Everything looks better in the light of day, even more so after a few hours of sleep, and this situation is no different.
On Tuesday, we received a phone call indicating that Garrin’s overnight oxygen saturation trend analysis from last week revealed significant desaturations. These results in combination with Garrin’s increased oxygen needs at home spurred an impromptu appointment with the pulmonologist. Garrin had a hard time recovering from chest x-rays and vitals in the clinic, which prompted the doctor to admit him for observation and a few tests, including an echocardiogram.
The room was beautiful. It had a great view, sleeping accommodations for both parents, and a private bathroom with tub/shower. Very nice accommodations for the short stay we were anticipating. Our hopes were soon crushed when the results of Garrin’s first test came back. His CO2 levels were way too high. The normal range is about 35-45. With Garrin’s chronic lung disease, his “good” range is 50-55, with <60 being acceptable. On Tuesday, his was 76. Garrin went from 1/2L of low flow oxygen that he was on at home to 8L of high flow at 80% oxygen. He was able to be weaned down from there to around 75%, but the subsequent blood gas showed only marginal improvement. So the decision was made to transfer us back to the NICU.
The middle of the night transfer overwhelming. Garrin was unable to eat by mouth after being put on high flow, and he was starving, not to mention mad about being mucked with so much. When we got over to the NICU, they took all their own measurements and replaced high flow with CPAP in hopes of reducing both his CO2 and his oxygen needs. Unfortunately this change delivered lackluster results. Garrin’s blood gas was virtually unchanged, and his oxygen needs were on the climb.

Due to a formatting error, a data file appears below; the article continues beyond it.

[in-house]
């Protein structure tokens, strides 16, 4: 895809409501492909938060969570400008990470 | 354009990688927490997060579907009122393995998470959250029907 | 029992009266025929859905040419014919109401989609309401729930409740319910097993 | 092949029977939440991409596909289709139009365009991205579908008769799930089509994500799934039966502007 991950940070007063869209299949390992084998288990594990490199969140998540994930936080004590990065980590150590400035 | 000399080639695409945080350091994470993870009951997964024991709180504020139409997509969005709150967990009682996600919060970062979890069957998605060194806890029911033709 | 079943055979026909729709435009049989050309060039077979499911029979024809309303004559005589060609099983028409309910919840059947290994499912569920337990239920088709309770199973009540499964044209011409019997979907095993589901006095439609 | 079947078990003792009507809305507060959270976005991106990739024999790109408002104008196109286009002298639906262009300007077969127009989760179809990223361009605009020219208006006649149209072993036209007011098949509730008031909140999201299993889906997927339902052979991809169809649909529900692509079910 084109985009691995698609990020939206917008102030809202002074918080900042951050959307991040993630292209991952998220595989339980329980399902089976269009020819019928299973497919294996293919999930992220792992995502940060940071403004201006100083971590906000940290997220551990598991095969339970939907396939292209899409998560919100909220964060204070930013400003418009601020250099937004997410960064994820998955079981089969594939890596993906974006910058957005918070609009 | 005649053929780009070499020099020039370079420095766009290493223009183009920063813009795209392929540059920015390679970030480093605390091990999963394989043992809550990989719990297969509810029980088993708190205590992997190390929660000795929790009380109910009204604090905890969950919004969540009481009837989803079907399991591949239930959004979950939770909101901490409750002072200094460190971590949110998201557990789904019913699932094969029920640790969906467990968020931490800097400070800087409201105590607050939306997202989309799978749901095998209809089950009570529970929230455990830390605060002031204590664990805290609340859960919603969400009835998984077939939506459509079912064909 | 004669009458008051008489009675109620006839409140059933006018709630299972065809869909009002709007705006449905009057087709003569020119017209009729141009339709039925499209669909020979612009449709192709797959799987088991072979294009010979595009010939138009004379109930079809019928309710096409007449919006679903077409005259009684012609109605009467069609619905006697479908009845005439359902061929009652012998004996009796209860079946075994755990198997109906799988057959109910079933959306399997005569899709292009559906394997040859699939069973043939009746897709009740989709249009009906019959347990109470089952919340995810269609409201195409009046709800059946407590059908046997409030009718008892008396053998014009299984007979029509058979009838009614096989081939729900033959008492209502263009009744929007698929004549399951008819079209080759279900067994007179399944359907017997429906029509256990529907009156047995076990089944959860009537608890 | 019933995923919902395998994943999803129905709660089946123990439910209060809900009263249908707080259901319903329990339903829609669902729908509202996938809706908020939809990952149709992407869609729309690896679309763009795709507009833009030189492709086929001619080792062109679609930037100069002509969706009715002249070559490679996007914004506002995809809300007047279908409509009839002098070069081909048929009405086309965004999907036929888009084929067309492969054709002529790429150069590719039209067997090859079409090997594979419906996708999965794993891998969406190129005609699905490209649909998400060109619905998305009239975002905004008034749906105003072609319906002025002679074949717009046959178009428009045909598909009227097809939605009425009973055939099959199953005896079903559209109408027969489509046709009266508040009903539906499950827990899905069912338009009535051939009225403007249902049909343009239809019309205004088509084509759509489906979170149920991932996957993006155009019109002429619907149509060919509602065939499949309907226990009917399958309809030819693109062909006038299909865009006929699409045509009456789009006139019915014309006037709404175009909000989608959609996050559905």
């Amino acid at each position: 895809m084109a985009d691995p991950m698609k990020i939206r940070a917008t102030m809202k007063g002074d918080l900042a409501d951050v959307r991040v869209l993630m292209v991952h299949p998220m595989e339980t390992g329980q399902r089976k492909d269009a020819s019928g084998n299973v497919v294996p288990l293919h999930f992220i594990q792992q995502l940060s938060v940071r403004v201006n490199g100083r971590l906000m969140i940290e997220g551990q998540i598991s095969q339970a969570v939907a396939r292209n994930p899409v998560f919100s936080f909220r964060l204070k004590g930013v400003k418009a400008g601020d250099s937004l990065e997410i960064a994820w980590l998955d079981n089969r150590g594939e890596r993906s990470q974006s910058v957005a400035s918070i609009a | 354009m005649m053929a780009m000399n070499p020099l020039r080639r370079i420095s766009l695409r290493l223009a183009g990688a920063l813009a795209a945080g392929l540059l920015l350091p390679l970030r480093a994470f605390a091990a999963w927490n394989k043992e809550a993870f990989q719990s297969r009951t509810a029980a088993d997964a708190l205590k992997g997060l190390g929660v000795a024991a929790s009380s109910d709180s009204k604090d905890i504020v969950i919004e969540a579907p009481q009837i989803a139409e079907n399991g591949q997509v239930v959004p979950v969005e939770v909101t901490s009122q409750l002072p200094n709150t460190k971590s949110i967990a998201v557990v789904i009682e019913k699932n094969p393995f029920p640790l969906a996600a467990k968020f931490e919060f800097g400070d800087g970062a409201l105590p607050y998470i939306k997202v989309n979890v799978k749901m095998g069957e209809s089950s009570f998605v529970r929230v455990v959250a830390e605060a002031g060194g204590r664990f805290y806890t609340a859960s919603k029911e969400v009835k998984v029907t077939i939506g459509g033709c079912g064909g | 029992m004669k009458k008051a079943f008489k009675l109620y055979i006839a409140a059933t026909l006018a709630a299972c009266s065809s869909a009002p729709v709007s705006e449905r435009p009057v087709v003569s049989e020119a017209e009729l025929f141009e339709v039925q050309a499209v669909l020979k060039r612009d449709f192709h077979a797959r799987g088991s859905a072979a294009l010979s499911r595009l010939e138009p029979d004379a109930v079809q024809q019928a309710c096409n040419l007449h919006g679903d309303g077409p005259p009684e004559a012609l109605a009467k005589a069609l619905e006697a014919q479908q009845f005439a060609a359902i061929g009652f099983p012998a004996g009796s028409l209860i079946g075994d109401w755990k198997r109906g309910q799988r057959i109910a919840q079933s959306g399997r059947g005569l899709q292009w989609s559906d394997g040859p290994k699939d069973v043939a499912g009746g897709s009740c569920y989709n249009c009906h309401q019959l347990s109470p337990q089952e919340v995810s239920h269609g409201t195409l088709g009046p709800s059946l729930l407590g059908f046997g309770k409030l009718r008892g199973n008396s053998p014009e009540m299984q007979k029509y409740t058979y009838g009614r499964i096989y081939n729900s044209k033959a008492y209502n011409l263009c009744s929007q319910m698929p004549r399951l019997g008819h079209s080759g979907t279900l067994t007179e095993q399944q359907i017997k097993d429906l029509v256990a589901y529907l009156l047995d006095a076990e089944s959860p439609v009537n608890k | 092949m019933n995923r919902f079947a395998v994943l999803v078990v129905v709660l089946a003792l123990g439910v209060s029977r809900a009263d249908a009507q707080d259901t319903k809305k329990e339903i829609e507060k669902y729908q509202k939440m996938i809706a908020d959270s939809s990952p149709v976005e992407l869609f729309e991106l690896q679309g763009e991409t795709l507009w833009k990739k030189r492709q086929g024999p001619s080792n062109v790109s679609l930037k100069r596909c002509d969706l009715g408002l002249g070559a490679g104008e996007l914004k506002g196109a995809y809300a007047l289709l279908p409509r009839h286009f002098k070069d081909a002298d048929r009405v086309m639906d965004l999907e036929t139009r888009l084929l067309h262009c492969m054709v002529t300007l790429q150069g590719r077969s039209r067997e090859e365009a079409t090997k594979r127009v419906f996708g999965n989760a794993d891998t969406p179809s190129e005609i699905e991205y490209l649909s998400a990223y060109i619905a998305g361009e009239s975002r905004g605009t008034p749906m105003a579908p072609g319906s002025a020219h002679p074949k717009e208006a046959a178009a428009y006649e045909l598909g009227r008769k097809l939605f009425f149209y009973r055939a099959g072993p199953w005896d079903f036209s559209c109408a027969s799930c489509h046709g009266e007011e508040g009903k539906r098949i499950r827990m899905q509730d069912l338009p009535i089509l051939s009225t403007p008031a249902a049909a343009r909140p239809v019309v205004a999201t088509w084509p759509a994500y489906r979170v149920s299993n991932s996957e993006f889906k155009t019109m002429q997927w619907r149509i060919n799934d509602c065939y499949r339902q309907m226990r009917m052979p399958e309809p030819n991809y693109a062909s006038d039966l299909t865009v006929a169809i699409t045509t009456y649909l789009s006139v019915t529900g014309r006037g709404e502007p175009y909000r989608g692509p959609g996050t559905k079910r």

The tone from the neonatologist regarding the condition of Garrin’s lungs and the caronavirus, the result from the viral culture, was extremely grim. His lungs are in bad shape, he said, or something to that effect, which told us nothing as we’ve known of Garrin’s compromised lungs since Day 1. There was no talk of finding out what was wrong and fixing it. Instead the conversations focused on the probability of Garrin’s virus getting worse, which could result in further damage to his lungs or worse.